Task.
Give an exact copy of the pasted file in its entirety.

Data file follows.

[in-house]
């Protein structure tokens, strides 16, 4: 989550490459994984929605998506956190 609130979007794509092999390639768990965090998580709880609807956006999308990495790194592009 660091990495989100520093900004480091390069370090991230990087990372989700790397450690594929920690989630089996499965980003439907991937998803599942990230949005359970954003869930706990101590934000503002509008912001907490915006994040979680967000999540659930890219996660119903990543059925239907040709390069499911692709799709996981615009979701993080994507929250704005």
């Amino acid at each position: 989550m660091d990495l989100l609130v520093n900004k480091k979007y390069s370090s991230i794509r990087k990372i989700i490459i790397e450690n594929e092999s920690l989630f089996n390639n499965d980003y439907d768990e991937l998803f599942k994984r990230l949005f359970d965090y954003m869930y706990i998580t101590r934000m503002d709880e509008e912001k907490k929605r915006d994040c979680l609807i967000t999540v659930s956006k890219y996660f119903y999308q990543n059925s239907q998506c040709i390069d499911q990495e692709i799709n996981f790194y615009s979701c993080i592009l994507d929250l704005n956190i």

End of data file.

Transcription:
[in-house]
């Protein structure tokens, strides 16, 4: 989550490459994984929605998506956190 609130979007794509092999390639768990965090998580709880609807956006999308990495790194592009 660091990495989100520093900004480091390069370090991230990087990372989700790397450690594929920690989630089996499965980003439907991937998803599942990230949005359970954003869930706990101590934000503002509008912001907490915006994040979680967000999540659930890219996660119903990543059925239907040709390069499911692709799709996981615009979701993080994507929250704005």
């Amino acid at each position: 989550m660091d990495l989100l609130v520093n900004k480091k979007y390069s370090s991230i794509r990087k990372i989700i490459i790397e450690n594929e092999s920690l989630f089996n390639n499965d980003y439907d768990e991937l998803f599942k994984r990230l949005f359970d965090y954003m869930y706990i998580t101590r934000m503002d709880e509008e912001k907490k929605r915006d994040c979680l609807i967000t999540v659930s956006k890219y996660f119903y999308q990543n059925s239907q998506c040709i390069d499911q990495e692709i799709n996981f790194y615009s979701c993080i592009l994507d929250l704005n956190i």